Prevalence of Plasmodium falciparum in active conflict areas of eastern Burma: a summary of cross-sectional data.


Richards, AK; Smith, L; Mullany, LC; Lee, CI; Whichard, E; Banek, K; Mahn, M; Shwe Oo, EK; Lee, TJ; (2007) Prevalence of Plasmodium falciparum in active conflict areas of eastern Burma: a summary of cross-sectional data. Confl Health, 1. p. 9. ISSN 1752-1505 DOI: https://doi.org/10.1186/1752-1505-1-9

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Abstract

BACKGROUND: Burma records the highest number of malaria deaths in southeast Asia and may represent a reservoir of infection for its neighbors, but the burden of disease and magnitude of transmission among border populations of Burma remains unknown. METHODS: Plasmodium falciparum (Pf) parasitemia was detected using a HRP-II antigen based rapid test (Paracheck-Pf(R)). Pf prevalence was estimated from screenings conducted in 49 villages participating in a malaria control program, and four retrospective mortality cluster surveys encompassing a sampling frame of more than 220,000. Crude odds ratios were calculated to evaluate Pf prevalence by age, sex, and dry vs. rainy season. RESULTS: 9,796 rapid tests were performed among 28,410 villagers in malaria program areas through four years (2003: 8.4%, 95% CI: 8.3 - 8.6; 2004: 7.1%, 95% CI: 6.9 - 7.3; 2005:10.5%, 95% CI: 9.3 - 11.8 and 2006: 9.3%, 95% CI: 8.2 - 10.6). Children under 5 (OR = 1.99; 95% CI: 1.93 - 2.06) and those 5 to 14 years (OR = 2.24, 95% CI: 2.18 - 2.29) were more likely to be positive than adults. Prevalence was slightly higher among females (OR = 1.04, 95% CI: 1.02 - 1.06) and in the rainy season (OR = 1.48, 95% CI: 1.16 - 1.88). Among 5,538 rapid tests conducted in four cluster surveys, 10.2% were positive (range 6.3%, 95% CI: 3.9 - 8.8; to 12.4%, 95% CI: 9.4 - 15.4). CONCLUSION: Prevalence of plasmodium falciparum in conflict areas of eastern Burma is higher than rates reported among populations in neighboring Thailand, particularly among children. This population serves as a large reservoir of infection that contributes to a high disease burden within Burma and likely constitutes a source of infection for neighboring regions.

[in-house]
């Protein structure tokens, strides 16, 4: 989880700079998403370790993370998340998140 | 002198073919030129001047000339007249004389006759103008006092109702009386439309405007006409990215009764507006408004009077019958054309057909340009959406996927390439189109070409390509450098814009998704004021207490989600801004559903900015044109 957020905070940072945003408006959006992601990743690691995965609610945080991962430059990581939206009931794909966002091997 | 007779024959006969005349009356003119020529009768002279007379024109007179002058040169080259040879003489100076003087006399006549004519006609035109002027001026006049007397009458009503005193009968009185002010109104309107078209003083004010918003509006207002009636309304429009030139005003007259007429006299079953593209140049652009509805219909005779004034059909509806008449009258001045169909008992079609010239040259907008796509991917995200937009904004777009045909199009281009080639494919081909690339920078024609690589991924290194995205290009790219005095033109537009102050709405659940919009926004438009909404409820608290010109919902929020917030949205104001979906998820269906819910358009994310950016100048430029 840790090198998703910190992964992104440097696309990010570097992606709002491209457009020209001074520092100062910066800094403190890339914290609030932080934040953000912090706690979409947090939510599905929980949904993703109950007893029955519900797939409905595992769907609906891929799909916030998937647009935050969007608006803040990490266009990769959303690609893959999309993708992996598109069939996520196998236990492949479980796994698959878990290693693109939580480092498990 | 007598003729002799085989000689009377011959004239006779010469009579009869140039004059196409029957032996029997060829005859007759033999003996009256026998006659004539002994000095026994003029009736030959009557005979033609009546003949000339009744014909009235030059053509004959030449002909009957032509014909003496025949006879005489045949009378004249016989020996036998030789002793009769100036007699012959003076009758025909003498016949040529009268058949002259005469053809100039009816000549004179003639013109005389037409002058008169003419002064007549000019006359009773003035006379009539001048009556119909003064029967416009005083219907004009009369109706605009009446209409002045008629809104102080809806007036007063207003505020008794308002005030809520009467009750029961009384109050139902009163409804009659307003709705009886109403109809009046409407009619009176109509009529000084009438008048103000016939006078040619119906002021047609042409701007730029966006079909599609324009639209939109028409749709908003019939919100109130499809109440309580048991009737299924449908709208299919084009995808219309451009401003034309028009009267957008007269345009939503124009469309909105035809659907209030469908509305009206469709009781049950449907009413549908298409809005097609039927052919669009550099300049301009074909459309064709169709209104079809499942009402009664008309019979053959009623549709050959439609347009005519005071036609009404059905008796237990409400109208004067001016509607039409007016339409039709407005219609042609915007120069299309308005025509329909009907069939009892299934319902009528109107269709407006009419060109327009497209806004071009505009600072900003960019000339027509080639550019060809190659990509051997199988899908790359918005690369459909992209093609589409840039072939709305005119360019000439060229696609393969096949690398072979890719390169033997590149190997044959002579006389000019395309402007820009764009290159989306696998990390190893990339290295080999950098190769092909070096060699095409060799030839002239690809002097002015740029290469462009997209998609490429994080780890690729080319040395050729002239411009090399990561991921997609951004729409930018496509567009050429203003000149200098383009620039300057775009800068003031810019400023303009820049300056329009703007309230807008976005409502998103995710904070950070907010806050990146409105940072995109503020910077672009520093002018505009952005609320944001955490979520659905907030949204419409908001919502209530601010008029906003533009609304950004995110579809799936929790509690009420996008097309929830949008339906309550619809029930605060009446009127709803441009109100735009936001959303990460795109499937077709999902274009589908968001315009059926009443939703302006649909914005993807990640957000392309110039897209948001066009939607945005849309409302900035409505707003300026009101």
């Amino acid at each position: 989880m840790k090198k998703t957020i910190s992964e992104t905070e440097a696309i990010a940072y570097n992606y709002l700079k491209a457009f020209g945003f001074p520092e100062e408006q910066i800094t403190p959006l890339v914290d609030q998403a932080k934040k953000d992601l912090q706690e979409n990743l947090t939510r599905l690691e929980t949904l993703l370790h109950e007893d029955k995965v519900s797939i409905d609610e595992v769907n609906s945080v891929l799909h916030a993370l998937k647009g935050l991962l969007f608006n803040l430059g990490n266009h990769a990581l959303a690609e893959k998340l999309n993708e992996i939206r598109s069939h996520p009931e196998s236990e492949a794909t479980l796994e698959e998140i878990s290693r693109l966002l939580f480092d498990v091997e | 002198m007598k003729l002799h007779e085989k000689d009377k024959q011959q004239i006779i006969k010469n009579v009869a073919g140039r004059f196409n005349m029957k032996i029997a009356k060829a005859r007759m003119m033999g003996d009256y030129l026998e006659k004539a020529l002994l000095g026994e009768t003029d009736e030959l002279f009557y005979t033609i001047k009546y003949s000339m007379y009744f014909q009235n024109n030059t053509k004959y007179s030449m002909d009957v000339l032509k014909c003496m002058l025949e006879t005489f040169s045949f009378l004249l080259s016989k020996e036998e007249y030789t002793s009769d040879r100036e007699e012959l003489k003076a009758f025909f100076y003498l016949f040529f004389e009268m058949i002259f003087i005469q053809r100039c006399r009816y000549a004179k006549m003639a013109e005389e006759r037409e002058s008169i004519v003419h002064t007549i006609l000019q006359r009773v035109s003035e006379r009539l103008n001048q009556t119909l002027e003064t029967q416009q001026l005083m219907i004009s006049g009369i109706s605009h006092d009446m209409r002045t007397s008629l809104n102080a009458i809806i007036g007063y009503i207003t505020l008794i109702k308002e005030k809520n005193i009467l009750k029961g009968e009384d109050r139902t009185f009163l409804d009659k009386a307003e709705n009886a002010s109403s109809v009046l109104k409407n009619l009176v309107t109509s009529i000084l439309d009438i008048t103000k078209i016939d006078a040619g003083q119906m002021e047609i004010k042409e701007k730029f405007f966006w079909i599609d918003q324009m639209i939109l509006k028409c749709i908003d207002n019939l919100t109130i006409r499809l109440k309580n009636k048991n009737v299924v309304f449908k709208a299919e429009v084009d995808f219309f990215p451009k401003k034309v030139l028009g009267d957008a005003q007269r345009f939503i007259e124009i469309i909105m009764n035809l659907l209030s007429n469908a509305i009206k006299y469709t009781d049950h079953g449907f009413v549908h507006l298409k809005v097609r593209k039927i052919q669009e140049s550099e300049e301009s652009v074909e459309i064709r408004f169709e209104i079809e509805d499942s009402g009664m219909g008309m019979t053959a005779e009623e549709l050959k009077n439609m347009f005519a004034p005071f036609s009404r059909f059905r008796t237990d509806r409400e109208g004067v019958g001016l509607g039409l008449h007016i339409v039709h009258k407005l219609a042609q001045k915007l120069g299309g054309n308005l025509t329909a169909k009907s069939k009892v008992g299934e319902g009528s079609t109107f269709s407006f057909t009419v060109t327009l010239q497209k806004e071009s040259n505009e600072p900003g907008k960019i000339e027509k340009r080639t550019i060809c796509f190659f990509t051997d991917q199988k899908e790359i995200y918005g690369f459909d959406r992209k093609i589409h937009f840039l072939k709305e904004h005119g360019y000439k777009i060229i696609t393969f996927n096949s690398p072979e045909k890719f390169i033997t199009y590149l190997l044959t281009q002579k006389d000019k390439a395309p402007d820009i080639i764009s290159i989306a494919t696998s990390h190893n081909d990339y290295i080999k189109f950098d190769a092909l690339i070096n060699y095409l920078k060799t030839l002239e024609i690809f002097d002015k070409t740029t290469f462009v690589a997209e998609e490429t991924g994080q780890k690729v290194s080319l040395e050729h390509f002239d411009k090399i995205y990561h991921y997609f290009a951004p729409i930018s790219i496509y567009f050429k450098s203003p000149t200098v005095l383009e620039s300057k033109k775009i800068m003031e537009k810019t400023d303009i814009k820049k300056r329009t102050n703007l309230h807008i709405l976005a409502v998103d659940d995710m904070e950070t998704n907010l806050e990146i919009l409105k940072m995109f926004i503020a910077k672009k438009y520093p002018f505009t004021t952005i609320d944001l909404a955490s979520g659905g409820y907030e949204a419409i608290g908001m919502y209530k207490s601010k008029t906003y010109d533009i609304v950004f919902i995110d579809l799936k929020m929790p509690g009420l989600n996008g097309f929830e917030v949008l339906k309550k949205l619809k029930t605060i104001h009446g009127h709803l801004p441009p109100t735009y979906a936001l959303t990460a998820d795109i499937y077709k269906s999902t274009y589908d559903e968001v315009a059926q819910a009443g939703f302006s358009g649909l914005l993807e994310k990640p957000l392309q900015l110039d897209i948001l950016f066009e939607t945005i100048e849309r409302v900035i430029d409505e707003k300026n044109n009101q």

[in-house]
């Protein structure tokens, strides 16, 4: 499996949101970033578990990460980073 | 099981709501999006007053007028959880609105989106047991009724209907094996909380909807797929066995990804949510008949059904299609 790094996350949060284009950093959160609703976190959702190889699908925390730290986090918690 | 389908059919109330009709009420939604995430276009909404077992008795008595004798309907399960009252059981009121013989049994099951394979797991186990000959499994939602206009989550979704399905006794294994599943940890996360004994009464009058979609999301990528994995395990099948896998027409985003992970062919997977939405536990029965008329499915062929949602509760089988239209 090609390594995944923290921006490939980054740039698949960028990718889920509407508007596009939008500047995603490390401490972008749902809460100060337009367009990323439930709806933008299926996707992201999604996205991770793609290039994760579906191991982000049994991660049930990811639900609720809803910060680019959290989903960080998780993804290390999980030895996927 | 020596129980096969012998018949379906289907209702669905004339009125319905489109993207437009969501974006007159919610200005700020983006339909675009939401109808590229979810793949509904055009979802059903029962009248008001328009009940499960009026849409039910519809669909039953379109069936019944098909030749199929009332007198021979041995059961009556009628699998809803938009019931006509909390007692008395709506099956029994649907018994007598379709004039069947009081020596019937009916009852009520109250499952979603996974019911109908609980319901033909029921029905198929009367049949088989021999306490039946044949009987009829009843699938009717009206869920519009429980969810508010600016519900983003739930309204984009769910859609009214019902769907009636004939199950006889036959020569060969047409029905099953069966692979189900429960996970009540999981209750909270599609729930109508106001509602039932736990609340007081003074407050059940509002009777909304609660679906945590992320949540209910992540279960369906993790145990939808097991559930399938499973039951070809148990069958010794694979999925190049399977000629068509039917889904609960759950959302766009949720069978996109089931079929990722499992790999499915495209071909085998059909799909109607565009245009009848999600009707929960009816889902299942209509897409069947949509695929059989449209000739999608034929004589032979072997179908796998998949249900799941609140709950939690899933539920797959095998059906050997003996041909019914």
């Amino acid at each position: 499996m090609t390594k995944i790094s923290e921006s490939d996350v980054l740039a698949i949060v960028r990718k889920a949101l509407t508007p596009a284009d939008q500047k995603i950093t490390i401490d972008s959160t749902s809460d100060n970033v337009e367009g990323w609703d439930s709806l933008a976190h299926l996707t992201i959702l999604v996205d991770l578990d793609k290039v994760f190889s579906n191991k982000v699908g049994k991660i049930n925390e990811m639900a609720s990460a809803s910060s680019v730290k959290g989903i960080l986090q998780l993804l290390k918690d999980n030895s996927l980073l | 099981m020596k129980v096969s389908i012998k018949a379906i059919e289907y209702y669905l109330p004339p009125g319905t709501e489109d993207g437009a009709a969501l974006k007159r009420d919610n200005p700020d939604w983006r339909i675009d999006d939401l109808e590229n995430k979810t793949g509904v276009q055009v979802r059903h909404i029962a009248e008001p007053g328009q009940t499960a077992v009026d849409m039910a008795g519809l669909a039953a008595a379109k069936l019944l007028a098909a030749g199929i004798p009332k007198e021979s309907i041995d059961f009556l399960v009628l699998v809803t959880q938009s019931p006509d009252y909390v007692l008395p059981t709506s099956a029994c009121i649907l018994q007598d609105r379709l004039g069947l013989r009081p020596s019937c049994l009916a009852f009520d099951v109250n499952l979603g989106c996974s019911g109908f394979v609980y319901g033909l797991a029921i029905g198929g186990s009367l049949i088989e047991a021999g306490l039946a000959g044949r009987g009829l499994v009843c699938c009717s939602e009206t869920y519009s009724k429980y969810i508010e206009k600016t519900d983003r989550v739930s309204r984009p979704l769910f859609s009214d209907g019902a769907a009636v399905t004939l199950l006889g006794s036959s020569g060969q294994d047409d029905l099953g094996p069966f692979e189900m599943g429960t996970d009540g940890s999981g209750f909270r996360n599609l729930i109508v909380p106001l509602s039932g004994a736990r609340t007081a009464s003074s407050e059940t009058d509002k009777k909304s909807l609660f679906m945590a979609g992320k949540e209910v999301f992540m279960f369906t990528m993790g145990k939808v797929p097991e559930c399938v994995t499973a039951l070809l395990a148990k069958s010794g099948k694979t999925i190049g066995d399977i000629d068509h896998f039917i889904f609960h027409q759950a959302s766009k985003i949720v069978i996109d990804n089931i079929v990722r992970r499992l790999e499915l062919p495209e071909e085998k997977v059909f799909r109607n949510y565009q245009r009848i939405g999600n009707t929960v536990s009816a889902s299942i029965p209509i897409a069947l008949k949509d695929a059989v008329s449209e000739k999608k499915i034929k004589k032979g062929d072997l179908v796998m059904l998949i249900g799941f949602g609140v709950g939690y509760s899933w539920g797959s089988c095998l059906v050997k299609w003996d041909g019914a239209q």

Item Type: Article
Faculty and Department: Faculty of Infectious and Tropical Diseases > Dept of Clinical Research
Research Centre: Malaria Centre
PubMed ID: 17803819
URI: http://researchonline.lshtm.ac.uk/id/eprint/251205

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